An E-Learning Metaphor: The CAMEL Nomadic Community of Practice

An E-Learning Metaphor: The CAMEL Nomadic Community of Practice

Jill Jameson (University of Greenwich, UK)
DOI: 10.4018/978-1-61520-751-0.ch001


This chapter describes a case study of collaborative e-learning, in which technological and human adaptability was fostered in a community of practice (CoP). The chapter reflects on the use of the extended metaphor of the camel in the JISC-funded eLIDA CAMEL and JISC infoNet CAMEL projects. Technological and social insights were gained through this use of the camel metaphorical model in a designed community of practice. A series of nomadic journeys held in oases provided by partners enabled honest exchanges amongst a community of ‘CAMEL’ practitioners, improving e-learning practices. The creation of an intentional e-learning community of practice fostered shared understandings about learning technology innovations. The camel metaphor was formative in stimulating understanding about building communal solutions to sustainability, low-cost innovative engagement and improved cooperation with others. The CAMEL metaphorical model has been validated in numerous other UK e-learning applications from which transnational insights for e-learning development can be drawn.
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This chapter applies a case study methodology to examine the phenomenon, or ‘case’, of the use of an extended metaphor in an e-learning community of practice. A ‘case’ in social sciences research methodology is ‘a unit of human activity embedded in the real world’… which ‘can only be understood in context’… ‘exists in the here and now’… and ‘merges in with its context so that precise boundaries are difficult to draw’ (Gillham, 2000). A ‘case’ is therefore a fuzzily bounded entity within the human social world that is investigated in a research ‘study’ in which the properties of the ‘case’ are examined and analyzed. In this instance, the ‘CAMEL’ metaphor is considered as a single or unique case selected for its effectiveness. The instances in which this case is examined in this chapter are in relation to two publicly-funded higher education United Kingdom (UK) e-learning projects: firstly, the eLIDA CAMEL project (e-Learning Independent Design Activities for Collaborative Approaches to the Management of e-Learning) and, secondly, the JISC infoNet CAMEL project.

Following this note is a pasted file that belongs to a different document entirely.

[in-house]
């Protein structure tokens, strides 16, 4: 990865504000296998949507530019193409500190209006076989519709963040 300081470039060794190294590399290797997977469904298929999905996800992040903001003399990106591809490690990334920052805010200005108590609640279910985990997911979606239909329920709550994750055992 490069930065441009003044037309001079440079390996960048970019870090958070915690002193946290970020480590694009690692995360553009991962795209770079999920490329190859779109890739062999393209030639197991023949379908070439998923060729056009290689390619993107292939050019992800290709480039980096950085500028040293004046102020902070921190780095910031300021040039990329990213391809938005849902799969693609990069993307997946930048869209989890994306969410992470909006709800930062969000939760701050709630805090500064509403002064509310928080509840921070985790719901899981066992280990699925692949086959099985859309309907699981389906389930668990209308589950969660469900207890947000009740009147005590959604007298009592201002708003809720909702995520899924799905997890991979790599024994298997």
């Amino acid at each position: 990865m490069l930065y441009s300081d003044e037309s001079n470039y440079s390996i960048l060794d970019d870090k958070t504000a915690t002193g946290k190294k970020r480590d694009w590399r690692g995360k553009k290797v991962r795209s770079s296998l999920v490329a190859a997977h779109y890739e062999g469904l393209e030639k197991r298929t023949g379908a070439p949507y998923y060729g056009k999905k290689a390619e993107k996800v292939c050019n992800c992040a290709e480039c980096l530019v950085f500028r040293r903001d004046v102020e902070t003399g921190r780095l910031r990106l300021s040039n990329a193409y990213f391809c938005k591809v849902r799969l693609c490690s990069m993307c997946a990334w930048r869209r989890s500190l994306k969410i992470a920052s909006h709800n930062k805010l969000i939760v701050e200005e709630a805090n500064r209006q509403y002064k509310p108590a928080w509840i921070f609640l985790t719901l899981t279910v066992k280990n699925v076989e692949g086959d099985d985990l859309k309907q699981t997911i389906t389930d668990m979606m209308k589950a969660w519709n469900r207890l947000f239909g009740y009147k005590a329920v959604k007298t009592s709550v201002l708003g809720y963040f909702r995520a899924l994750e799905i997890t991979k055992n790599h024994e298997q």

The unit of analysis for case study (Gillham, 2000; Yin, 1994) in this chapter is therefore the method by which the CAMEL metaphorical model was applied in practical ways in these two e-learning projects. In both projects, the acronym ‘CAMEL’ was used to describe a shared group approach undertaken to trial a community of practice (CoP) in e-learning. This chapter describes and analyses both projects to draw out a range of transnational insights for e-learning development, including reflections on the use of the ‘camel’ metaphor for a CoP. The concept of a ‘community of practice’ has for almost two decades provided an increasingly popular model of knowledge management through collaboration. A CoP involves the bringing together of a group of people who share a concern or passion about a particular ‘practice’ within a ‘domain’ of expertise to develop collective knowledge about improvements in that practice, as part of a ‘community’ (Lave and Wenger, 1991; Wenger, McDermott and Synder, 2002; Wenger and Snyder, 2000). The three basic elements of a CoP: a ‘domain’, a ‘practice’ and a ‘community’, were involved in both projects, although the CoPs discussed here involve ‘designed’ communities of practice rather than spontaneously self-organizing CoPs.

The first project, the eLIDA CAMEL, was a design for learning (DfL) UK national project comprising several higher and further education partners funded in 2006-07 for £60,000 over eighteen months by the UK Joint Information Systems Committee (JISC) Design for Learning programme. The eLIDA CAMEL was led by the Director of Research and Enterprise at the School of Education and Training of a university based in London, with support from the School of Computing and Mathematical Sciences (CMS) of the same university. Partners in the project included JISC infoNet, the Association for Learning Technology (ALT), Leeds College of Technology, Loughborough College, Barnet College, Dartford Grammar School, Greenwich Community College, Greenwich Children's Services and Greenwich City Learning Centre. The project was carried out during a period of 18 months in 2006-07, with a further dissemination phase lasting for around two years.

The university in this case is a large modern (post 1992) university in South East London, England, with around 25,000 students, including some 6,900 post-graduates and many international students from around 80 different countries across the world. The eLIDA CAMEL project operated from the main campus of the university

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